The Australian Government has just confirmed that new legislation will be introduced requiring large Australian businesses to report annually on their efforts to address modern slavery. The result will be a framework similar to the corporate-focussed legislation enacted in the UK in 2015 and similar initiatives that are under discussion in other jurisdictions including the US, France and Switzerland. Given the context of these reforms, any non-compliance is likely to result in serious and potentially irreparable harm to an organisation’s brand and reputation. For this reason, compliance with the forthcoming Modern Slavery legislation needs to be part of every organisation’s brand management strategy.

The reporting obligations are expected to apply to both the operations of the reporting business and its supply chain, and will not be limited to corporate entities. All businesses that meet the turnover threshold (expected to be A$100 million) are likely to have to report, regardless of their risk exposure and whether they are public or private companies, partnerships or joint ventures.

Slavery and forced labour practices have been defined and condemned in two separate international conventions for more than 50 years. Despite this, modern slavery remains prevalent globally. As of 2016 it was estimated that there were a total of 45.8 million people in modern slavery globally.[1]

The reputational implications of any association with slavery and forced labour practices are significant and often irreparable. Many global brands have suffered extensive brand damage as a result of reported associations with slavery or unethical working practices. These practices are often concealed somewhere within the supply chain, but global legislators are focussing on sustainability and ethical business and under new legislative frameworks the onus is increasingly on large corporate organisations to unearth these practices.

To date, there have been no known reports under the UK Modern Slavery Act that businesses are taking no action to eradicate slavery from their business. Businesses have exhibited a proactive and positive response to the new legal framework in the UK. When the Australian legislation comes into force, a similar response is expected.

Reports submitted under the new legislation will be collated and filed centrally, and are likely to be searchable by key stakeholders. NGOs have reported on the quality of Modern Slavery Act 2015 statements filed in the UK, and are even benchmarking reports in an effort to improve the quality of submissions. This publicity illustrates the potential significance of the reporting obligations for brand management. A negative report card could cause irreparable brand damage.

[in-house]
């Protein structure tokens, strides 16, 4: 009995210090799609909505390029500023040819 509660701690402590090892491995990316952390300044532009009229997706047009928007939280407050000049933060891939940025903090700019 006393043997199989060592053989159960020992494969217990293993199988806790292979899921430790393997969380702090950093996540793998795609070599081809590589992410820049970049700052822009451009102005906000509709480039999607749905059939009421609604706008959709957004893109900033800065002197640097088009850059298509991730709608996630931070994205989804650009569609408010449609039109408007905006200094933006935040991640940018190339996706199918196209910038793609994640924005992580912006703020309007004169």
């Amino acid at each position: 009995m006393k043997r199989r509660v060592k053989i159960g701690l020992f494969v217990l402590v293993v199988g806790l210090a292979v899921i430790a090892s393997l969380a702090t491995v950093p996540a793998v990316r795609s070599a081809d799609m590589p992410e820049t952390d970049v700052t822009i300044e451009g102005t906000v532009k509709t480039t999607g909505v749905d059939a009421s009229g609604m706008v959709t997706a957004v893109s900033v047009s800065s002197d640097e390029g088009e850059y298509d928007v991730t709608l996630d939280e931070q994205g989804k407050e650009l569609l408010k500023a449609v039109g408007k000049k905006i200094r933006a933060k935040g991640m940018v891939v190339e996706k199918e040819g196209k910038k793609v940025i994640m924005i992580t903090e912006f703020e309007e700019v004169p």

Australian businesses that are able to report substantive and meaningful efforts to eradicate slavery from their own operations and their supply chain stand to enhance their brand and reputation; whereas the new reporting framework may result in reputational damage for businesses that are unable to report any action.

Until the draft legislation has been published, the precise scope and nature of these new obligations will be unknown. The UK Modern Slavery Act 2015 is likely to inform the Australian government’s framework. It is possible that the Australian framework will be more robust, having the benefit of hindsight and the opportunity to consider the effectiveness of the UK regime two years after implementation.

However, there are steps that businesses could and should be taking now in preparation for their first report. These steps include establishing corporate policies and procedures in connection with eliminating modern slavery from your business or analysing your supply chain and ensuring that contractual arrangements with suppliers and distributors include enforceable contractual obligations.

Our lawyers participated in the Parliamentary Joint Committee inquiry on the proposal to introduce an Australian Modern Slavery Act (Foreign Affairs Defence and Trade Modern Slavery Submissions) and have worked with businesses that are subject to the UK Modern Slavery Act 2015 in relation to complying with their obligations under the UK regime. For a discussion about how the new Modern Slavery Act could impact your business, and what you could be doing to prepare, contact Abigail McGregor.

[1] The Walk Free Foundation, The Global Slavery Index 2016 (2016) The Global Slavery Index, 4 <>.